Viridor GRREC Polmadie ECS visit Monday 29th June 2016
A group of 11 people met at the Visitor centre for a presentation by the Community Benefits Officer for Viridor Polmadie. I had previously visited the old Polmadie recycling depot (Materials Recovery Facility), run by Glasgow City Council (GCC) in 2012 to see for myself how the blue bin contents were dealt with – it was noisy and smelly and we came away with huge respect for the people working there! Many of us attending had watched with interest, as the old buildings came down and the new facility took shape; we all wondered what benefits it would bring to the city………..
I should point out that there is a great deal of information and videos, including a time lapse video, from start to the present day, on the GRREC web site https://www.viridor.co.uk/our-developments/glasgow-rrec/ so do take a look.
The Glasgow Recycling and Renewable Energy Centre (GRREC) is a joint partnership development between Glasgow City Council and Viridor and due to open for business at the end of 2016.
According to Viridor, the facility is set to revolutionise the way Glasgow handles its 200,000 tonnes of annual residual/ green bin waste over a period of 25 years and once operational GRREC will be one of Europe’s most advanced recycling and energy recovery facilities; uniquely different to any current site.
We will continue to use our blue, purple and brown bins as usual, but what happens to the contents of the green bin will be very different.
Having been collected in the usual way by council bin-wagons, the green bin waste will be diverted from landfill and will arrive at the plant’s reception hall from where it passes through 3 stages.
The first stage is Smart Materials Recycling Facility (Smart MRF) where materials will be sorted through various sorting technology including two massive, slightly angled drums (Trommels) which rotate, sorting materials according to shape, weight and size onto a series of conveyor belts. If you don’t know much about how a Materials Recovery Facility works then here’s a You-tube clip; https://www.youtube.com/watch?v=7CFE5tD1CCI
Smart MRF does it even better and although some pickers are employed on conveyor lines, this is greatly reduced. At the end of the Smart MRF process all the plastics, metal & paper items which can be recycled have been removed, sorted and baled, ready to be sold on. Because of the wide ranging nature of the green bin waste, the sorting is not as ‘clean’ as that achieved by the sorting of blue bin contents by GCC, but it is one of the main ways Glasgow can push up the recycling figure from the current 30% towards the target of 70% by 2025. Until now this has proved an impossible task despite the huge improvements in Glasgow’s recycling rates in recent years. This has often been hindered by the large numbers of flats and tenements where it can be difficult for households to separate recyclables.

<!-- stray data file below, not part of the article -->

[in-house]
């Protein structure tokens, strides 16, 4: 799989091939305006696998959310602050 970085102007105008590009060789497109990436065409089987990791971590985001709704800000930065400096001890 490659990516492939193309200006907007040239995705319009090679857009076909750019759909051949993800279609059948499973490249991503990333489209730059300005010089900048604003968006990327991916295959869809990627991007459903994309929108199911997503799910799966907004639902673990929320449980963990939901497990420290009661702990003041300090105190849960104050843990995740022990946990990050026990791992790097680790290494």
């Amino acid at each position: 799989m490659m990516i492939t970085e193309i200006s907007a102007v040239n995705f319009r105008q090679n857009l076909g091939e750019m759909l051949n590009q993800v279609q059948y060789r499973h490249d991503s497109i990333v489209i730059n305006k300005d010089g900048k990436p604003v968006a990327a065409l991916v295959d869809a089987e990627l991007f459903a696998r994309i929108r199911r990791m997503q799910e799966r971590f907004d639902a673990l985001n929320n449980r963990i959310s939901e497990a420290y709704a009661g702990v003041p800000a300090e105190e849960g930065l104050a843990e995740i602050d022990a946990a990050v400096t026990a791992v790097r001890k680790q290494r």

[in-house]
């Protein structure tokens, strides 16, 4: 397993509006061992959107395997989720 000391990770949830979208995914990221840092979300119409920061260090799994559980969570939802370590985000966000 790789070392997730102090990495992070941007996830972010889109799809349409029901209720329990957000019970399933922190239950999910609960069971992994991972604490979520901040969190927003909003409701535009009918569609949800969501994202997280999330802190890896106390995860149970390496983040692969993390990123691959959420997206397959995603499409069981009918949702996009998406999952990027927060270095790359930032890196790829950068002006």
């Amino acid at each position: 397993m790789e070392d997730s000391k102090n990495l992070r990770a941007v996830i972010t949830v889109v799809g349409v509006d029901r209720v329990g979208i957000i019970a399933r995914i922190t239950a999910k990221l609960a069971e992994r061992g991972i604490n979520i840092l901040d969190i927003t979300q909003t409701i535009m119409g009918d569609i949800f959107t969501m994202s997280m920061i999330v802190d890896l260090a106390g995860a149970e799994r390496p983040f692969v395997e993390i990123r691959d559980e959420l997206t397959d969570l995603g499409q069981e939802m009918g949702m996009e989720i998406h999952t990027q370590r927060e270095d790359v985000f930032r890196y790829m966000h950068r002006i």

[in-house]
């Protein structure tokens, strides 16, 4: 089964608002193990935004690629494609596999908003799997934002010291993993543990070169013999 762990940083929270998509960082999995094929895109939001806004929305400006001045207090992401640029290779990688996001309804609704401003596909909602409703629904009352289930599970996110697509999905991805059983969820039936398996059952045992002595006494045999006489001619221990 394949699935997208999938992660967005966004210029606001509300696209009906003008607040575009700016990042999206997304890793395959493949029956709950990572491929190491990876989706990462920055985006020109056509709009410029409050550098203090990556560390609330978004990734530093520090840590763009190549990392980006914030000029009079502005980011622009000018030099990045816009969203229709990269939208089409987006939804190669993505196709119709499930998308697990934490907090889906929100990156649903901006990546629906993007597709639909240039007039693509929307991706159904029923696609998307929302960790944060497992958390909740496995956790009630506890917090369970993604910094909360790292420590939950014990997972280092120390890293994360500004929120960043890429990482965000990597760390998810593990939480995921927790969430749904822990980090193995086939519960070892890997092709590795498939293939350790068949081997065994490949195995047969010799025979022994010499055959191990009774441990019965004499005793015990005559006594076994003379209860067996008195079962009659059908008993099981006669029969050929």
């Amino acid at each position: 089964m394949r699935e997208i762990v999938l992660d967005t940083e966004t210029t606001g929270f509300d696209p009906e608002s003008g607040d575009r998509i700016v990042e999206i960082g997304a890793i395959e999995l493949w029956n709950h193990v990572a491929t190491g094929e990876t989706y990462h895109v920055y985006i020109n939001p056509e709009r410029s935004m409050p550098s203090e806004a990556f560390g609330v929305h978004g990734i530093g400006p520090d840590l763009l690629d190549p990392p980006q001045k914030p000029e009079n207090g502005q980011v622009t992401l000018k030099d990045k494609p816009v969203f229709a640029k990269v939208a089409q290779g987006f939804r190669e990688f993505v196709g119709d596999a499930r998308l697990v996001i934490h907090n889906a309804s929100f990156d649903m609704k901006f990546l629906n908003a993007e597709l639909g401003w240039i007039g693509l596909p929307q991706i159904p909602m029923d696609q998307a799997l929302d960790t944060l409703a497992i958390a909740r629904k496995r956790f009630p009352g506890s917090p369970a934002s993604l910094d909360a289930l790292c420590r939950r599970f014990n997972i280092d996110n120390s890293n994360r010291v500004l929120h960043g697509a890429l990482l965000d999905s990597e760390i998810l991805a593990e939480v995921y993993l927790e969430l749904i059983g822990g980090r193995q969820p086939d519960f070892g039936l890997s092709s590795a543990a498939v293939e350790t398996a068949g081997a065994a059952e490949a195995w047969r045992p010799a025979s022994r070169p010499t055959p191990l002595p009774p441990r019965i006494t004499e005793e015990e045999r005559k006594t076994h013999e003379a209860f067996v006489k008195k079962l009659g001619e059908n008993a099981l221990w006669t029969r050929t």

(By the way try to remember to wash out your bottles and cans, take the tops off plastic bottles & glass bottles and don’t bother trying to crush your cans!)
The next stage is Anaerobic Digestion (AD). The organic (includes food) waste extracted by the Smart MRF is prepared for use in AD by shredding it and mixing it with water to form a sludge. The sludge is put through a centrifuge to ensure non organic items are removed, and then transferred to an AD tank where bacteria break it down over a period of about 14 – 18 days, producing Bio-gas (methane). The Bio-gas is captured and stored for use in a Combined Heat & Power (CHP) plant to produce heat & electricity. Some of this heat is used around the plant and to dry the final sludge residue (Refuse Derived Fuel – RDF) which is then transferred to stage 3. Electricity produced is used on site and will be exported to the National Grid.
The Advanced Conversion Facility (ACF) is the final stage, securing the target of 95% diversion rate from landfill by 2025. The RDF produced at the end of stage 2 is transferred to a series of thermal conversion units which heat (not burn) the material to a very high temperature in low oxygen conditions to produce a synthetic gas (gasification). The gas is captured and fully combusted in a separate chamber to produce super heated steam which in turn creates electricity via a turbine, fed into the National Grid, although in time this might be a local network.
Alternatively the steam may be diverted in the future to support a district heat network (a potential 8000 homes).
The final residue from the gasification process can be used as aggregate in construction.
The whole project, already attracting international interest, is sustainable by design. For example, over 11,000 cubic metres of rubble from the former building and chimneys, have been recycled on site to form mat foundations during construction of the GRREC. Strict noise, odour and dust controls operate throughout. Rain water is harvested from the roof for use around the plant.
When the new visitor centre is open, you’ll be able to see some of the workings from the viewing gallery.
Viridor has and continues to provide a range of community benefits such as recruitment and training- over 250 new jobs, including 25 apprentices, work placements, university graduate programmes – Small & Medium Enterprise as well as Social Enterprise support and training and educational awareness for educational establishments in Glasgow. Local business have been encouraged to be apart of the supply chain. More information can be found on the web site.
I and all those who attended are very grateful to Karen for putting together a very interesting and informative presentation, answering a wide range of questions, encouraging us to enthuse others and making us most welcome at the Centre. Thanks Karen, we look forward to a return visit once the plant is in full swing!